Buffy Sainte-Marie still has a lot to say — Dana Gee, The Province (November 2, 2015)
Iconic musician/activist has a speaking date in Vancouver
Aboriginal voter turnout was so high in the recent federal election that some reserves actually ran out of ballots.
Buffy Sainte-Marie, the iconic performer and member of the Cree Nation, says the election turnout makes her proud.
But she does adamantly point out that electing a new government, and a record 10 aboriginal MPs, is just the beginning.
“Indigenous people can do a lot to help ourselves if we do get out and vote, so long as we don’t just become colonial ourselves,” Sainte-Marie said from her farm in Hawaii (she won’t give an exact location).
“Corruption in government can happen anywhere. There are plenty of corrupt Indian politicians, there are plenty in every group because that’s the nature of contemporary politics — there’s a lot of sleaze.
“I wish our new prime minister every success, but no matter who you elect you have to follow up. You have to keep your eye on the fox that just elected to guard the chicken coop.”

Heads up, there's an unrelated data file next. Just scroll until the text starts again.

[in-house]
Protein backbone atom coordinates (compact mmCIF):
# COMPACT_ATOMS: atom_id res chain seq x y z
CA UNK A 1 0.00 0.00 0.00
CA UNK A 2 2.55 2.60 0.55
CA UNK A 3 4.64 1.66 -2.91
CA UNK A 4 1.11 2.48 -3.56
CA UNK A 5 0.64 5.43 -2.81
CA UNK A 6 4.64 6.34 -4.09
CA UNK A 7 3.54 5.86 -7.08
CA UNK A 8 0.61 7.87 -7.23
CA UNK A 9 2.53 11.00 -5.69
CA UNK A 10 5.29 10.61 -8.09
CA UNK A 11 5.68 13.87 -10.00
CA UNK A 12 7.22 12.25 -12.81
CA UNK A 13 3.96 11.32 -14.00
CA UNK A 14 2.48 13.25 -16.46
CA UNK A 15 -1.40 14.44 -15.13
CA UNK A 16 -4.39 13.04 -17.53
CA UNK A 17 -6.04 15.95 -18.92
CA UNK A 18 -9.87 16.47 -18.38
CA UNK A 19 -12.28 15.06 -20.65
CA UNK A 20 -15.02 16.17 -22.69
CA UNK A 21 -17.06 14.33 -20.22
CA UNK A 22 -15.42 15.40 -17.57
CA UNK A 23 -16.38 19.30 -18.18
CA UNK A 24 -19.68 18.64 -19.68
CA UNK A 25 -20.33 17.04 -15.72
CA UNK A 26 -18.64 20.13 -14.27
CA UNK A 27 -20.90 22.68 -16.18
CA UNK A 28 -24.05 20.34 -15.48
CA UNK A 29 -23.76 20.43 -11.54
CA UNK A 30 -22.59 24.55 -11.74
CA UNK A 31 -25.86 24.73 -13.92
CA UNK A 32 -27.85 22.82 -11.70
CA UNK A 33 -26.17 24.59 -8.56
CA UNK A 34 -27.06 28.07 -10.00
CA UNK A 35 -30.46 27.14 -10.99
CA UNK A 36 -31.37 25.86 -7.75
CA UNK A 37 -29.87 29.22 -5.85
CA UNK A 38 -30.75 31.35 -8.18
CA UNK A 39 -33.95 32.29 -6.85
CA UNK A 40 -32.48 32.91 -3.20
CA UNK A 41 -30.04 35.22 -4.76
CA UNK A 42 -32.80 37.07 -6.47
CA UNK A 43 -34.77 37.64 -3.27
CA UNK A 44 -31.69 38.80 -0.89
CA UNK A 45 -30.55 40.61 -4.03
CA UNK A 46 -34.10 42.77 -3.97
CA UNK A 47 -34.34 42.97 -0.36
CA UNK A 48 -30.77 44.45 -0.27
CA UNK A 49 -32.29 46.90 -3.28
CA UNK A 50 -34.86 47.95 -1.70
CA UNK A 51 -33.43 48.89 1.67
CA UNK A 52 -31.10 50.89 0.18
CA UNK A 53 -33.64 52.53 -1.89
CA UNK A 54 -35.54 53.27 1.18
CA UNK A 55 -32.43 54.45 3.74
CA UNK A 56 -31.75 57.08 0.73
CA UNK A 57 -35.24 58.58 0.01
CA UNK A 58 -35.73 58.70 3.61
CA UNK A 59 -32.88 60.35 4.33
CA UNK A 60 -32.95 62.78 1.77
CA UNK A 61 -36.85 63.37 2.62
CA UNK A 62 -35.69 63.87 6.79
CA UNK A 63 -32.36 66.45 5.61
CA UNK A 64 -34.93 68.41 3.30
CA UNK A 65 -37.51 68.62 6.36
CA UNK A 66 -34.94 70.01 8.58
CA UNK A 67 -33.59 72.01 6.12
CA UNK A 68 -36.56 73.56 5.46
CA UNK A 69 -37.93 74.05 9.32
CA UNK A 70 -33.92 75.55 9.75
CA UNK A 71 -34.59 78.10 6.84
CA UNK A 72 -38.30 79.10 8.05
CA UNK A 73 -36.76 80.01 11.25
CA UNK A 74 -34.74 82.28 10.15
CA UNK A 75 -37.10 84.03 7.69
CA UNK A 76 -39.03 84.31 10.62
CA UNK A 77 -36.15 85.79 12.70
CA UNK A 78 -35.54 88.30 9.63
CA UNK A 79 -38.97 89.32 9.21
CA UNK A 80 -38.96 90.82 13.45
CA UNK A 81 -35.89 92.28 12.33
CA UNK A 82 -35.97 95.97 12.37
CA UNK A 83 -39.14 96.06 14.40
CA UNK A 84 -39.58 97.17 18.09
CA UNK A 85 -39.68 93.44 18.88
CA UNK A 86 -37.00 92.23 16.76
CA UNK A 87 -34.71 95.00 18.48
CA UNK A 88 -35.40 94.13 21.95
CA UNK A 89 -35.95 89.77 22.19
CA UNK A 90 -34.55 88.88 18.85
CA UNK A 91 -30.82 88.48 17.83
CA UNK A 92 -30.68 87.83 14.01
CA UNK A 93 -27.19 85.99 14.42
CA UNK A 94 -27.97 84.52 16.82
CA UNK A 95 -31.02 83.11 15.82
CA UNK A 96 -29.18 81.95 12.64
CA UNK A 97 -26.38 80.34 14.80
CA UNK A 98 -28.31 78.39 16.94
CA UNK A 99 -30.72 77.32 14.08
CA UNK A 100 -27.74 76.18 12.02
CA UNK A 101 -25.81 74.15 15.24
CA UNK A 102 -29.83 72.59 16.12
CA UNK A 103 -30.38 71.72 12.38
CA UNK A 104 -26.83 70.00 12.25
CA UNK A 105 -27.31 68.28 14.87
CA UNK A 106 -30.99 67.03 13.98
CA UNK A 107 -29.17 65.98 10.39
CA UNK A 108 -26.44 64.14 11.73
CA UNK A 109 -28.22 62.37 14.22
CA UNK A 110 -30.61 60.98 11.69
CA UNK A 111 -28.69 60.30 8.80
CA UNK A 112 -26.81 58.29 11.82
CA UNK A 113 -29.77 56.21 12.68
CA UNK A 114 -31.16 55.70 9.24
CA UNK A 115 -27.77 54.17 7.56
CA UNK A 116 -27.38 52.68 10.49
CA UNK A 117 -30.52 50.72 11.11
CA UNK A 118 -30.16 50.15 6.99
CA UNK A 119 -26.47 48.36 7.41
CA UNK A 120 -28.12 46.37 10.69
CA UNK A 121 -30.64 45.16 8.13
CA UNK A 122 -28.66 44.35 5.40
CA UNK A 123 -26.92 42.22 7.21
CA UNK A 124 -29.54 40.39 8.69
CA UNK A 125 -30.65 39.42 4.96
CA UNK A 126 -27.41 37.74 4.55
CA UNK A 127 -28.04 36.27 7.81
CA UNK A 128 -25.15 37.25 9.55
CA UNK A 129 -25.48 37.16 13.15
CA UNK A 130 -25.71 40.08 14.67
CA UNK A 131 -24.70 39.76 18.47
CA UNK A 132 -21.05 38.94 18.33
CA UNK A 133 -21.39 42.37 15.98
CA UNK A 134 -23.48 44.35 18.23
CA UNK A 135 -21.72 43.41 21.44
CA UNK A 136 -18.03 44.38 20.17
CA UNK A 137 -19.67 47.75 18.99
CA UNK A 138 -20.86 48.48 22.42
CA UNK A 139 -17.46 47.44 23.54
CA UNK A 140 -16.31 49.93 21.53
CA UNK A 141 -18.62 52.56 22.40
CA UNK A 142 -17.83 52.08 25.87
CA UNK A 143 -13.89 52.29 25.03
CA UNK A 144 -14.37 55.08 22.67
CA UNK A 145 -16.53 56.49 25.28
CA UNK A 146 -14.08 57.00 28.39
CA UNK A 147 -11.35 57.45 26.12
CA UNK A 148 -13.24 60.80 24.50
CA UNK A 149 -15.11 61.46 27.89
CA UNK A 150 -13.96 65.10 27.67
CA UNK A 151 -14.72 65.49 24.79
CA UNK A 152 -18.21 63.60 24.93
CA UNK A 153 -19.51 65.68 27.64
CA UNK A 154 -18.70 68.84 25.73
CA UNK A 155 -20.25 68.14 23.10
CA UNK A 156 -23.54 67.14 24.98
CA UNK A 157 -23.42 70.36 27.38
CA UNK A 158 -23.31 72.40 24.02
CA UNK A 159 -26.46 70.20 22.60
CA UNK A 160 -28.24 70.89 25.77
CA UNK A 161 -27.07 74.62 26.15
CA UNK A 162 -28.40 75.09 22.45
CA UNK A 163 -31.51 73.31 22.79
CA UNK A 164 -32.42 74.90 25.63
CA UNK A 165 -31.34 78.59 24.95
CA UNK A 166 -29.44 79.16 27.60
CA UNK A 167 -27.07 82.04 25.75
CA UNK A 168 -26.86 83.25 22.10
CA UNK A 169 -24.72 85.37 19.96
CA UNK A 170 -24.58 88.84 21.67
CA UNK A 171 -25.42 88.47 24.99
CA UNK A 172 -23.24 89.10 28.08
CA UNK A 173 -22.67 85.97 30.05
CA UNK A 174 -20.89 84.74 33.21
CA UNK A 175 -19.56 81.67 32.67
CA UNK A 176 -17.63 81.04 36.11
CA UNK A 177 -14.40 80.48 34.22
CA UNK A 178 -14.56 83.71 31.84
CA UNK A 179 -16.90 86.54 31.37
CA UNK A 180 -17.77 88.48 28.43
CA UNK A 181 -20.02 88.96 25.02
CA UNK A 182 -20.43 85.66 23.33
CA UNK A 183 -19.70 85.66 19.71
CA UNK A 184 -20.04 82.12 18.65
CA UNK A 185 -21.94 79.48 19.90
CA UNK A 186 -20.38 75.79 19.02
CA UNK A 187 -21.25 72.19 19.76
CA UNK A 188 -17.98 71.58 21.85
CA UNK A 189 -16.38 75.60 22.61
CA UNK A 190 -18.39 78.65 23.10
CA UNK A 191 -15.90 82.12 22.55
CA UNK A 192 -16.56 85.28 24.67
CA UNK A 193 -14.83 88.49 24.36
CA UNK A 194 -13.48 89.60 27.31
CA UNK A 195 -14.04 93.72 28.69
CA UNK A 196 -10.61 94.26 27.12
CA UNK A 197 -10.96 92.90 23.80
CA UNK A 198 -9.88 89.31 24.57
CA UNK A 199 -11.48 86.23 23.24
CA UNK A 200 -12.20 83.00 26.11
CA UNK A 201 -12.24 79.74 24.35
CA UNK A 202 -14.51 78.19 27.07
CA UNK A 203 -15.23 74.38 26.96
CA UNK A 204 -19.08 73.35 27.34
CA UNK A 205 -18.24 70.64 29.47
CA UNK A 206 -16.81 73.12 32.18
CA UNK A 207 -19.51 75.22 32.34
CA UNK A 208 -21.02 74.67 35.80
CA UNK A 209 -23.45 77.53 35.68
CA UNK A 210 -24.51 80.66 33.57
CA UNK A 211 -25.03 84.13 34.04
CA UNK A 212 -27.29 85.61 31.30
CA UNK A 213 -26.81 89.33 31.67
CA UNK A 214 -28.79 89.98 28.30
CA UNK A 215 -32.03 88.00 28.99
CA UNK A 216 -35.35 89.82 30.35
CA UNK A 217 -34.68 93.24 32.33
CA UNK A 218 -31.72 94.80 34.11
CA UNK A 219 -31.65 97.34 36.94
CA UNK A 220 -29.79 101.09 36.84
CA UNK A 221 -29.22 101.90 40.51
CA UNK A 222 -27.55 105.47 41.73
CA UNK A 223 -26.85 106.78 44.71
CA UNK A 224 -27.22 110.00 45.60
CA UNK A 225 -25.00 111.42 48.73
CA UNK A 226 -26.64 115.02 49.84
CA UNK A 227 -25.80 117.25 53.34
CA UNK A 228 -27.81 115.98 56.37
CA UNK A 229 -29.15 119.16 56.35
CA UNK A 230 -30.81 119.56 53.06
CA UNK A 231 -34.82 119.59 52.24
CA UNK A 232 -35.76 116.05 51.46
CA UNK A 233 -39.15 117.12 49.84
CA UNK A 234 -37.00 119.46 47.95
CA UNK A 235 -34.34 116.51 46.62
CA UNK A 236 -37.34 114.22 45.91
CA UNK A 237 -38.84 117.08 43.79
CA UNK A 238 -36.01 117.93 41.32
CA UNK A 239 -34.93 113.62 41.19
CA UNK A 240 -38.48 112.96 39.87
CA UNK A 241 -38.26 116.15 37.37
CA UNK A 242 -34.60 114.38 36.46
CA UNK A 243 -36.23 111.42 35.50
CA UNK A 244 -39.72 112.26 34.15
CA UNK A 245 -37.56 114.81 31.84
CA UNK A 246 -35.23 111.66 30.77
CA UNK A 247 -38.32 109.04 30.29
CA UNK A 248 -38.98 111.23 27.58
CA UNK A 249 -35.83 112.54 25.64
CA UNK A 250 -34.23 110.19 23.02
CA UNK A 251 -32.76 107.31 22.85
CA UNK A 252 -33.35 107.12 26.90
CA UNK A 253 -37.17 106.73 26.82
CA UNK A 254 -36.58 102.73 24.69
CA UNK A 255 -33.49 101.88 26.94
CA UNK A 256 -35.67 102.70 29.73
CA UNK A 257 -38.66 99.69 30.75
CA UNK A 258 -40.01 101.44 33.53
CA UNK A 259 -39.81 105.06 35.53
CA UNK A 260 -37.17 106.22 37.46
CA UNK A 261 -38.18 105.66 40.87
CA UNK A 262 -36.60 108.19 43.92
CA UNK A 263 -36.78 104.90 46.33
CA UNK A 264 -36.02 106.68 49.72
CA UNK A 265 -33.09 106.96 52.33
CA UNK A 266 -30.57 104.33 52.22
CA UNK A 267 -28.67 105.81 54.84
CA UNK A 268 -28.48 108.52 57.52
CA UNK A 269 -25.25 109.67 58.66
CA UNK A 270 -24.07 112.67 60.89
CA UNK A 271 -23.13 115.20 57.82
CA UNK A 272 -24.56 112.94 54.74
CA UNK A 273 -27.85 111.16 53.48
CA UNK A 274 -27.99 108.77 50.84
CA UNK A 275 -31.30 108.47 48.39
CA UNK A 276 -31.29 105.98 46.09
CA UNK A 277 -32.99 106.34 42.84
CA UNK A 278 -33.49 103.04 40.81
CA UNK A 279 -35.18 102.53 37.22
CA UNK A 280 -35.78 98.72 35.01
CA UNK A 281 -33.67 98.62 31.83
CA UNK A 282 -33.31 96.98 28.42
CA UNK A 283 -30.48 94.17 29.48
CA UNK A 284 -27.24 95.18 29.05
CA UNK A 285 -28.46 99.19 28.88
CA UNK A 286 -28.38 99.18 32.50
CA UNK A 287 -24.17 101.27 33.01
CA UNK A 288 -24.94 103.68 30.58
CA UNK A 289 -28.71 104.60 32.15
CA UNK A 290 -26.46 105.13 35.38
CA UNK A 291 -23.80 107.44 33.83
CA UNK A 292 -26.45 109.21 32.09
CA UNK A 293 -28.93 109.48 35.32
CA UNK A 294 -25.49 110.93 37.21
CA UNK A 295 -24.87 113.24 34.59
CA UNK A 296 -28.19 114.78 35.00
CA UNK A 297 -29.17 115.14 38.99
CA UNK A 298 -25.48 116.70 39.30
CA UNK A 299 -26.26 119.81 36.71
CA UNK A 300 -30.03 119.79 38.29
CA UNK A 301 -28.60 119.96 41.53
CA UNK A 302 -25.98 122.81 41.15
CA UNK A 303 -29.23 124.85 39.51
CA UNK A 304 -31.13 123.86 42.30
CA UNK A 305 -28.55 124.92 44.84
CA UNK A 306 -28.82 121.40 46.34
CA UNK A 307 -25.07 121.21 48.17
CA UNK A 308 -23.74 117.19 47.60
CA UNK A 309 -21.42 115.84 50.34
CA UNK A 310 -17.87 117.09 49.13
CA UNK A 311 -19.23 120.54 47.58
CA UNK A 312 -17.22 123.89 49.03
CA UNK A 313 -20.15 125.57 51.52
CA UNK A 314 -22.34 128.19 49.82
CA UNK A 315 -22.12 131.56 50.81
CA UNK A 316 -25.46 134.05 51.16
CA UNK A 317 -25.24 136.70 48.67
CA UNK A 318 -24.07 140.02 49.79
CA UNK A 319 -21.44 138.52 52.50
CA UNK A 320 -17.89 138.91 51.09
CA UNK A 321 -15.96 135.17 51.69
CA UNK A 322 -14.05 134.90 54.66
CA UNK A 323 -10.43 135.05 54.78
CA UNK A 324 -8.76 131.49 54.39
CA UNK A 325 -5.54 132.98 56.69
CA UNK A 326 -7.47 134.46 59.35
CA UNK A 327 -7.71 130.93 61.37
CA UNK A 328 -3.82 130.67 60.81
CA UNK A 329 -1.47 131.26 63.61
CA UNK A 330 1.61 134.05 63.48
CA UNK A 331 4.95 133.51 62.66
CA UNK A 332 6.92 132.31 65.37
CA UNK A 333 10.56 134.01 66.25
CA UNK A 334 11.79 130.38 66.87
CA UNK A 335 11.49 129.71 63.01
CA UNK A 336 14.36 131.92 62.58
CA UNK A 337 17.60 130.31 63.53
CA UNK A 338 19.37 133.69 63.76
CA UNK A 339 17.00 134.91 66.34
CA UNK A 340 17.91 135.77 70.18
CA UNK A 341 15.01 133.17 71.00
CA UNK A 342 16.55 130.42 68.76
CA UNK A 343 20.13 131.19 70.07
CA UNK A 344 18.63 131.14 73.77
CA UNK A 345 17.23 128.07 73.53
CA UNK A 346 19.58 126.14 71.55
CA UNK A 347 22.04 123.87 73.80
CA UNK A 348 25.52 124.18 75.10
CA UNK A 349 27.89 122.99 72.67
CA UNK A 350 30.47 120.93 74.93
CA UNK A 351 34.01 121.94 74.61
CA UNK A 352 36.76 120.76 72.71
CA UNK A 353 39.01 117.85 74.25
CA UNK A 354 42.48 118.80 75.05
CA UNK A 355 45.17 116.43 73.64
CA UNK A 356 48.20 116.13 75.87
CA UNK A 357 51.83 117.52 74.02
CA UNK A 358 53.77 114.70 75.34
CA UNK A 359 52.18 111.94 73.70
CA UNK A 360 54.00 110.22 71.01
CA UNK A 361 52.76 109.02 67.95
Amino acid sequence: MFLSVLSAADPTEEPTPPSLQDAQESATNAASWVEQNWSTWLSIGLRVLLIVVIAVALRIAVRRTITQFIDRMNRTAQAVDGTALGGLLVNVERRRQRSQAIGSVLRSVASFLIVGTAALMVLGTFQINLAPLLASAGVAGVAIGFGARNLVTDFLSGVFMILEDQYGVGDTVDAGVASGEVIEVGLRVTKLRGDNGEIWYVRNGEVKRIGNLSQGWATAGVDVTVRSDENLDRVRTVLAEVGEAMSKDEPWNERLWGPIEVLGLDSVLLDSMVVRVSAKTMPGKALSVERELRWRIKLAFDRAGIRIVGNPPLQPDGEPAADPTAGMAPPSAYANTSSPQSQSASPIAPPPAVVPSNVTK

Sainte-Marie has been speaking out since she arrived on the music scene back in the early 1960s, and she will be speaking out again Wednesday at the Centre for Performing Arts in Vancouver as part of SFU Public Square’s We the City: An Evening at the Centre, beginning at 7 p.m.
The event is a discussion of the importance of art and culture in shaping a city.
Speaking at the event along with Sainte-Marie will be artist Candy Chang, art historian/photographer/writer Teju Cole, and cultural event producer Mo Dhaliwal.
“A lot of people are kind of interested on my take on whether the presence of aboriginal artists on the scene is going to make the city a better place,” said Sainte-Marie, who spent five seasons as a member of the Sesame Street gang.
“My comeback is: ‘Do the non-artists of the city have any idea of what they are missing in not celebrating all the artists in Vancouver?’